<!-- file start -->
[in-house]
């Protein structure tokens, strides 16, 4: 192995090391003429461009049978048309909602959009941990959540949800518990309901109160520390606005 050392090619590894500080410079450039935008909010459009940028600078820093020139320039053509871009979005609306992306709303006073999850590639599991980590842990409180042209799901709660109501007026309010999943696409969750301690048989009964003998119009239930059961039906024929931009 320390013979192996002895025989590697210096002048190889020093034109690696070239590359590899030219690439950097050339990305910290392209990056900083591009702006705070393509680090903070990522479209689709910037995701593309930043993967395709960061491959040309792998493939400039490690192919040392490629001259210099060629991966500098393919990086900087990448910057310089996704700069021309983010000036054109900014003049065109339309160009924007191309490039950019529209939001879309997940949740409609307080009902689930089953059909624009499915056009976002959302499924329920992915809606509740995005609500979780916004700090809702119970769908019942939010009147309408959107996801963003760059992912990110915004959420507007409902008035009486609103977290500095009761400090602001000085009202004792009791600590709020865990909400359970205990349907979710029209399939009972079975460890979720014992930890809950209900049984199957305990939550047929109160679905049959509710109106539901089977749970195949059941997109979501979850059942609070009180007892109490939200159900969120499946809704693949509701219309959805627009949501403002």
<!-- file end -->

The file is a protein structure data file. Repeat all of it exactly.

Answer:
[in-house]
């Protein structure tokens, strides 16, 4: 192995090391003429461009049978048309909602959009941990959540949800518990309901109160520390606005 050392090619590894500080410079450039935008909010459009940028600078820093020139320039053509871009979005609306992306709303006073999850590639599991980590842990409180042209799901709660109501007026309010999943696409969750301690048989009964003998119009239930059961039906024929931009 320390013979192996002895025989590697210096002048190889020093034109690696070239590359590899030219690439950097050339990305910290392209990056900083591009702006705070393509680090903070990522479209689709910037995701593309930043993967395709960061491959040309792998493939400039490690192919040392490629001259210099060629991966500098393919990086900087990448910057310089996704700069021309983010000036054109900014003049065109339309160009924007191309490039950019529209939001879309997940949740409609307080009902689930089953059909624009499915056009976002959302499924329920992915809606509740995005609500979780916004700090809702119970769908019942939010009147309408959107996801963003760059992912990110915004959420507007409902008035009486609103977290500095009761400090602001000085009202004792009791600590709020865990909400359970205990349907979710029209399939009972079975460890979720014992930890809950209900049984199957305990939550047929109160679905049959509710109106539901089977749970195949059941997109979501979850059942609070009180007892109490939200159900969120499946809704693949509701219309959805627009949501403002």